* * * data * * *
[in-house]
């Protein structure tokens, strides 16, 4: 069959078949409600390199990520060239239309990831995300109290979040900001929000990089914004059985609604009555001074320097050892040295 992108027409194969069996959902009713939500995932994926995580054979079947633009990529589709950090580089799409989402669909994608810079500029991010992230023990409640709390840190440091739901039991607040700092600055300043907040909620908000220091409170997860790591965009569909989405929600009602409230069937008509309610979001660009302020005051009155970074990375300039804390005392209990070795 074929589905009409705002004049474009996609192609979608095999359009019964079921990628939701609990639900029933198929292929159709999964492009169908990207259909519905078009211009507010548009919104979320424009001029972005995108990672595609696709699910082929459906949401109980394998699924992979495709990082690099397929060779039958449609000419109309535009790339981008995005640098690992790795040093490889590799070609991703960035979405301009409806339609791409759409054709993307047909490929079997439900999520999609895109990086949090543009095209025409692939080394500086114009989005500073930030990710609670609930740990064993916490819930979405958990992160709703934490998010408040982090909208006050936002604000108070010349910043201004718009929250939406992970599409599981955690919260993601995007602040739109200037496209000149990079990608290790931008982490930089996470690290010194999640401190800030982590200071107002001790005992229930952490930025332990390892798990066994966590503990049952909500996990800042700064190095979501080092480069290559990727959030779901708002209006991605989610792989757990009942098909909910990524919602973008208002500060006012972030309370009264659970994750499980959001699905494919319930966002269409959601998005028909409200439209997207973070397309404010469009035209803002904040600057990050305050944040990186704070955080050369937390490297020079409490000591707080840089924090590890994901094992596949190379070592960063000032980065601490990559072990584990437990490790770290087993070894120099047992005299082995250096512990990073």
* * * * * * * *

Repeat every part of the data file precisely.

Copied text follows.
[in-house]
């Protein structure tokens, strides 16, 4: 069959078949409600390199990520060239239309990831995300109290979040900001929000990089914004059985609604009555001074320097050892040295 992108027409194969069996959902009713939500995932994926995580054979079947633009990529589709950090580089799409989402669909994608810079500029991010992230023990409640709390840190440091739901039991607040700092600055300043907040909620908000220091409170997860790591965009569909989405929600009602409230069937008509309610979001660009302020005051009155970074990375300039804390005392209990070795 074929589905009409705002004049474009996609192609979608095999359009019964079921990628939701609990639900029933198929292929159709999964492009169908990207259909519905078009211009507010548009919104979320424009001029972005995108990672595609696709699910082929459906949401109980394998699924992979495709990082690099397929060779039958449609000419109309535009790339981008995005640098690992790795040093490889590799070609991703960035979405301009409806339609791409759409054709993307047909490929079997439900999520999609895109990086949090543009095209025409692939080394500086114009989005500073930030990710609670609930740990064993916490819930979405958990992160709703934490998010408040982090909208006050936002604000108070010349910043201004718009929250939406992970599409599981955690919260993601995007602040739109200037496209000149990079990608290790931008982490930089996470690290010194999640401190800030982590200071107002001790005992229930952490930025332990390892798990066994966590503990049952909500996990800042700064190095979501080092480069290559990727959030779901708002209006991605989610792989757990009942098909909910990524919602973008208002500060006012972030309370009264659970994750499980959001699905494919319930966002269409959601998005028909409200439209997207973070397309404010469009035209803002904040600057990050305050944040990186704070955080050369937390490297020079409490000591707080840089924090590890994901094992596949190379070592960063000032980065601490990559072990584990437990490790770290087993070894120099047992005299082995250096512990990073």